Actor looks at San Joaquin Valley's manure and sees energy

John O'Hurley played J. Peterman, the guy on "Seinfeld" who put out a clothing catalog filled with elaborate prose.

So, what's the actor up to lately? Scouting the nation for manure.

O'Hurley is a partner in Energy-Inc., a Las-Vegas-based company that turns waste from livestock and other sources into energy.

He said the dairy and poultry industries of the Northern San Joaquin Valley could be prime sources of the raw material, though no specific projects have emerged here for the company.

"It's not just a green technology," O'Hurley said by phone from Los Angeles last week. "It actually just makes good business sense. Basically, the liability of the agricultural waste is now an asset."

Manure-based energy is nothing new. Several dairy farms in California and beyond have systems that extract methane from manure and burn it to produce electricity and heat.

What O'Hurley brings, along with a commitment to renewable energy, is celebrity. He is the host of "Family Feud" and competed in the first season of "Dancing With the Stars." He tours with the musicals "Chicago," which played in Sacramento last month, and "Spamalot."

In February, O'Hurley was paired with pro golfer Matt Bettencourt, a Modesto native, at the AT&T Pebble Beach National Pro-Am.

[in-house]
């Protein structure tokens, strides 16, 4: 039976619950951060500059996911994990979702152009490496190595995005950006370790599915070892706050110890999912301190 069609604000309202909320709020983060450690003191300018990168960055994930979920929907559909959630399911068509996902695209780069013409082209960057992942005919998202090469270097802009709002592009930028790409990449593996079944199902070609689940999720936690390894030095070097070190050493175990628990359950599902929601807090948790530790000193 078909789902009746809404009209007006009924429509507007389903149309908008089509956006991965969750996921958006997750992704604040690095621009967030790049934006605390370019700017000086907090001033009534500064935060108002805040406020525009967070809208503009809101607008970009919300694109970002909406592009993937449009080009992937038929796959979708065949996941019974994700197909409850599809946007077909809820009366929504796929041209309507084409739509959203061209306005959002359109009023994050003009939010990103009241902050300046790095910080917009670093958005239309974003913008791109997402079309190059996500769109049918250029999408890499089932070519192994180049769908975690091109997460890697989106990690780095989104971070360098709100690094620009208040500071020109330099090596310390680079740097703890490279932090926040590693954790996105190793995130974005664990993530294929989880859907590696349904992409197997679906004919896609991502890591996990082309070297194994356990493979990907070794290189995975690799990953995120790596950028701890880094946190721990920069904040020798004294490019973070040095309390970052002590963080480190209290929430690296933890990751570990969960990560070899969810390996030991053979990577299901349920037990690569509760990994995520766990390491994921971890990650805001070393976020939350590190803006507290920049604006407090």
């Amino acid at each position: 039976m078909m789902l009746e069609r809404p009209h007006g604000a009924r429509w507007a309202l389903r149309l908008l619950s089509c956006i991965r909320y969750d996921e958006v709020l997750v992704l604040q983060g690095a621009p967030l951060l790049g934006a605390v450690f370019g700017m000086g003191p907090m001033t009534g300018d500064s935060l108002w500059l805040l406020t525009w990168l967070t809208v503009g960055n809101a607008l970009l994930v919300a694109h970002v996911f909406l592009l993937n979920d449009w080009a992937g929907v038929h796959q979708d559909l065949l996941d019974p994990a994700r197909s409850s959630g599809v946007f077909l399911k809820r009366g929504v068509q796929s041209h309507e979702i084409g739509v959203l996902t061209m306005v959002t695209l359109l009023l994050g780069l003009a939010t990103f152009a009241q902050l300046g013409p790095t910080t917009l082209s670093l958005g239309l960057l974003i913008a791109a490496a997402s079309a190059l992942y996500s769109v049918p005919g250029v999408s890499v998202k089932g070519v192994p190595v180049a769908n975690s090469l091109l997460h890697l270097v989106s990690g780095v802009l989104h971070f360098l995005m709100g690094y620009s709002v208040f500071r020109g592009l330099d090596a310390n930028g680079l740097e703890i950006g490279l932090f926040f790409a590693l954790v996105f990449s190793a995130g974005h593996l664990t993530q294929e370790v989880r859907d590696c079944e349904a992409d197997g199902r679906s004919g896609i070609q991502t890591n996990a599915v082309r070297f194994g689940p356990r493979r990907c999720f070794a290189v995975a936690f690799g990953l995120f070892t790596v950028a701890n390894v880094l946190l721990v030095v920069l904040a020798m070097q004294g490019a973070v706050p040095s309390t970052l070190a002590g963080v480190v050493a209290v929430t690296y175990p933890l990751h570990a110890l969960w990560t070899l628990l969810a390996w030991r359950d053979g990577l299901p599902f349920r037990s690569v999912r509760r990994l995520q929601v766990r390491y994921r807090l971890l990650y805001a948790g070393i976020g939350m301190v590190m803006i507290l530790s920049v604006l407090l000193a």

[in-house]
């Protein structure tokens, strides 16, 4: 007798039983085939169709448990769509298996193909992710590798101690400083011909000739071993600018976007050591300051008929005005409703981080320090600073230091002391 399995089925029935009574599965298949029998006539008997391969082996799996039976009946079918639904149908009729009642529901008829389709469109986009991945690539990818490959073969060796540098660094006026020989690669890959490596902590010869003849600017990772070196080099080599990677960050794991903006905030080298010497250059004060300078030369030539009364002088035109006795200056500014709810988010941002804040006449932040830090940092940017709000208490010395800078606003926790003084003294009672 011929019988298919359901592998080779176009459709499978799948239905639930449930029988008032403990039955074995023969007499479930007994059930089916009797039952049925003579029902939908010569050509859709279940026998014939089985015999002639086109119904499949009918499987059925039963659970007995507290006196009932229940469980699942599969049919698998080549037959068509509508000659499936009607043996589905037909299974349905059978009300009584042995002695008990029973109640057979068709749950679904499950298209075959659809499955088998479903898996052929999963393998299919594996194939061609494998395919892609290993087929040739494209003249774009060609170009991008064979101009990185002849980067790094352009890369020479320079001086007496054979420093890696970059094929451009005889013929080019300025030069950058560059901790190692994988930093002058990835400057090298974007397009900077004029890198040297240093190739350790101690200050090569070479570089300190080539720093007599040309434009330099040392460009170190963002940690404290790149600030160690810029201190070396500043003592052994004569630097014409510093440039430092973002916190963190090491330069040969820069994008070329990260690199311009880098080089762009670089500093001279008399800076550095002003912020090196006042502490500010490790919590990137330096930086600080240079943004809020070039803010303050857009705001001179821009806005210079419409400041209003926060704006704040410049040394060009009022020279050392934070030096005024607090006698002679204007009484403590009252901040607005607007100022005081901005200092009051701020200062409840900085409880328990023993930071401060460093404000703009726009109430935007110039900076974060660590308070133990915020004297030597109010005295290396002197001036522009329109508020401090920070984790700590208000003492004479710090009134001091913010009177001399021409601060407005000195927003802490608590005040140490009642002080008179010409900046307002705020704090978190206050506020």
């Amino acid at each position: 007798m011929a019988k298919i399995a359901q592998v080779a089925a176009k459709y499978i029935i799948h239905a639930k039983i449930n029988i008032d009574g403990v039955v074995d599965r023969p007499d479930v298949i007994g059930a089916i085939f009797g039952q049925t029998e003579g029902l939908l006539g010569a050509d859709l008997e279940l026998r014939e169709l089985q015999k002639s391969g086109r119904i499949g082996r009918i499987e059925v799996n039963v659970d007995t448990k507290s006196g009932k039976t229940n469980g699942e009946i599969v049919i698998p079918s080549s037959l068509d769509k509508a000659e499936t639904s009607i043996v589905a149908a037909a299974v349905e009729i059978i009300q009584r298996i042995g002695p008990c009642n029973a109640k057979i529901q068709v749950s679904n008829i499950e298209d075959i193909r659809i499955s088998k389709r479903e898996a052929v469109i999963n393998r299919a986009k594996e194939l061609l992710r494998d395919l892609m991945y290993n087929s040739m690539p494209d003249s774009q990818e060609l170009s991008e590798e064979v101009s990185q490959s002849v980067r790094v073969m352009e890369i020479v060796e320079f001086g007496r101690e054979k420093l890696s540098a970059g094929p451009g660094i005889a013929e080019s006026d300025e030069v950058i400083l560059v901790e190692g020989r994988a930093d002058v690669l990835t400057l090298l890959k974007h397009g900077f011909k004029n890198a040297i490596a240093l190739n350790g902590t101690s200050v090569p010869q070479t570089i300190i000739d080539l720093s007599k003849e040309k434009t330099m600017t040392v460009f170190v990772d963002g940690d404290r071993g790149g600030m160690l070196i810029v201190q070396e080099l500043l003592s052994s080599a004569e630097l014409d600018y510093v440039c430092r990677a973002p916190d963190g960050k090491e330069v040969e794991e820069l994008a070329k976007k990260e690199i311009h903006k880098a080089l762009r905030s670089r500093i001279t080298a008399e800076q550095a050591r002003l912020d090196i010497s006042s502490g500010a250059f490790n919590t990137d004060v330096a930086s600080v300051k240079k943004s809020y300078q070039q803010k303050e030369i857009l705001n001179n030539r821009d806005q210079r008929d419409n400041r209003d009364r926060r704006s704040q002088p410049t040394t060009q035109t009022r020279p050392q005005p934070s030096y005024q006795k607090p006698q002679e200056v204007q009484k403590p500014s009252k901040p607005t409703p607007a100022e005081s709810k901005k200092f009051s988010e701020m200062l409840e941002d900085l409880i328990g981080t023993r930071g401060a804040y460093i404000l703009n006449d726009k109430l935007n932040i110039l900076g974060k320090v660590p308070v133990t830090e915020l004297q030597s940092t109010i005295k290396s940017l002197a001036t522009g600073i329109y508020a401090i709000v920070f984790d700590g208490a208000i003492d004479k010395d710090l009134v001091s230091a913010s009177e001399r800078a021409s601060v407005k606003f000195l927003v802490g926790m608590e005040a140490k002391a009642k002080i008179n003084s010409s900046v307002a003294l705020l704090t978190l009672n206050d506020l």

And in a life-imitates-art twist, O'Hurley is a partner in the J. Peterman Co., founded by the man he lampooned on "Seinfeld."

O'Hurley contacted The Bee mainly to talk about Energy-Inc.'s involvement in a manure-to-energy project at a 3,000-hog farm in North Carolina. It will help that industry deal with its serious pollution concerns, he said.

"This takes away the stench," he said. "It takes away everything. Nothing ever leaves the closed environment of the hog farm."

The company also seeks to produce energy from tires and from decaying trash in landfills, among other sources. The process results in "near zero emissions," O'Hurley said.

As he talked, he sounded more like a venture capitalist than the bombastic character he played on the '90's sitcom.

Yet he offered a hint of how Peterman might imagine energy from manure, "as he was standing in the amber waters of the River Ganges, saying 'Boy, this stuff smells.' "

Bee staff writer John Holland can be reached at or 578-2385.